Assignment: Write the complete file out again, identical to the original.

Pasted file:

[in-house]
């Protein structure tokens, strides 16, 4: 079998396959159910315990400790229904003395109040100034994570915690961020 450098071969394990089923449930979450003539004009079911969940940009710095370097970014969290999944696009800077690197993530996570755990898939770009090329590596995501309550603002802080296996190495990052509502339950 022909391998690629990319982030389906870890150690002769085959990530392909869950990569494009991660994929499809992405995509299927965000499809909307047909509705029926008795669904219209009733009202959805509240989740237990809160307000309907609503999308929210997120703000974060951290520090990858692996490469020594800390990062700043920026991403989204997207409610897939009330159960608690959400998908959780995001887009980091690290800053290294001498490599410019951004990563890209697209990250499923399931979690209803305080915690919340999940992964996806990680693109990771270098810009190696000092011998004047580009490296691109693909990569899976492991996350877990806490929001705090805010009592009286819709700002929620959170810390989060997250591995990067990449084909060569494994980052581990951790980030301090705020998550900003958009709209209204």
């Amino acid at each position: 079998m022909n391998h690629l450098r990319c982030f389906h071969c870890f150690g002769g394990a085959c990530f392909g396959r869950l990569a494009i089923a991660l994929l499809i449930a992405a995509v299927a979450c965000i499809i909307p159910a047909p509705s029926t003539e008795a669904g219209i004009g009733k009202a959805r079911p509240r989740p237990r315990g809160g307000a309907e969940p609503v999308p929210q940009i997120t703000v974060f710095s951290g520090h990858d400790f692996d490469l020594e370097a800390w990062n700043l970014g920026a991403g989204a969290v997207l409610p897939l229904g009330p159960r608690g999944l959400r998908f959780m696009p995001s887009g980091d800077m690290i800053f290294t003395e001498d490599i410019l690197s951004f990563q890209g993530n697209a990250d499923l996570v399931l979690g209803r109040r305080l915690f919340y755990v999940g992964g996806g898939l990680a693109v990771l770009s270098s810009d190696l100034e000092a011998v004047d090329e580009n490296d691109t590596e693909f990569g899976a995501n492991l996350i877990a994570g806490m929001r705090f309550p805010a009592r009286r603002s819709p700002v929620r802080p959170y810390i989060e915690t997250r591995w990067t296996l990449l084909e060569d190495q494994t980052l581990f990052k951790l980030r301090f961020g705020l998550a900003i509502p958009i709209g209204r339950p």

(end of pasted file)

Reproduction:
[in-house]
């Protein structure tokens, strides 16, 4: 079998396959159910315990400790229904003395109040100034994570915690961020 450098071969394990089923449930979450003539004009079911969940940009710095370097970014969290999944696009800077690197993530996570755990898939770009090329590596995501309550603002802080296996190495990052509502339950 022909391998690629990319982030389906870890150690002769085959990530392909869950990569494009991660994929499809992405995509299927965000499809909307047909509705029926008795669904219209009733009202959805509240989740237990809160307000309907609503999308929210997120703000974060951290520090990858692996490469020594800390990062700043920026991403989204997207409610897939009330159960608690959400998908959780995001887009980091690290800053290294001498490599410019951004990563890209697209990250499923399931979690209803305080915690919340999940992964996806990680693109990771270098810009190696000092011998004047580009490296691109693909990569899976492991996350877990806490929001705090805010009592009286819709700002929620959170810390989060997250591995990067990449084909060569494994980052581990951790980030301090705020998550900003958009709209209204």
């Amino acid at each position: 079998m022909n391998h690629l450098r990319c982030f389906h071969c870890f150690g002769g394990a085959c990530f392909g396959r869950l990569a494009i089923a991660l994929l499809i449930a992405a995509v299927a979450c965000i499809i909307p159910a047909p509705s029926t003539e008795a669904g219209i004009g009733k009202a959805r079911p509240r989740p237990r315990g809160g307000a309907e969940p609503v999308p929210q940009i997120t703000v974060f710095s951290g520090h990858d400790f692996d490469l020594e370097a800390w990062n700043l970014g920026a991403g989204a969290v997207l409610p897939l229904g009330p159960r608690g999944l959400r998908f959780m696009p995001s887009g980091d800077m690290i800053f290294t003395e001498d490599i410019l690197s951004f990563q890209g993530n697209a990250d499923l996570v399931l979690g209803r109040r305080l915690f919340y755990v999940g992964g996806g898939l990680a693109v990771l770009s270098s810009d190696l100034e000092a011998v004047d090329e580009n490296d691109t590596e693909f990569g899976a995501n492991l996350i877990a994570g806490m929001r705090f309550p805010a009592r009286r603002s819709p700002v929620r802080p959170y810390i989060e915690t997250r591995w990067t296996l990449l084909e060569d190495q494994t980052l581990f990052k951790l980030r301090f961020g705020l998550a900003i509502p958009i709209g209204r339950p």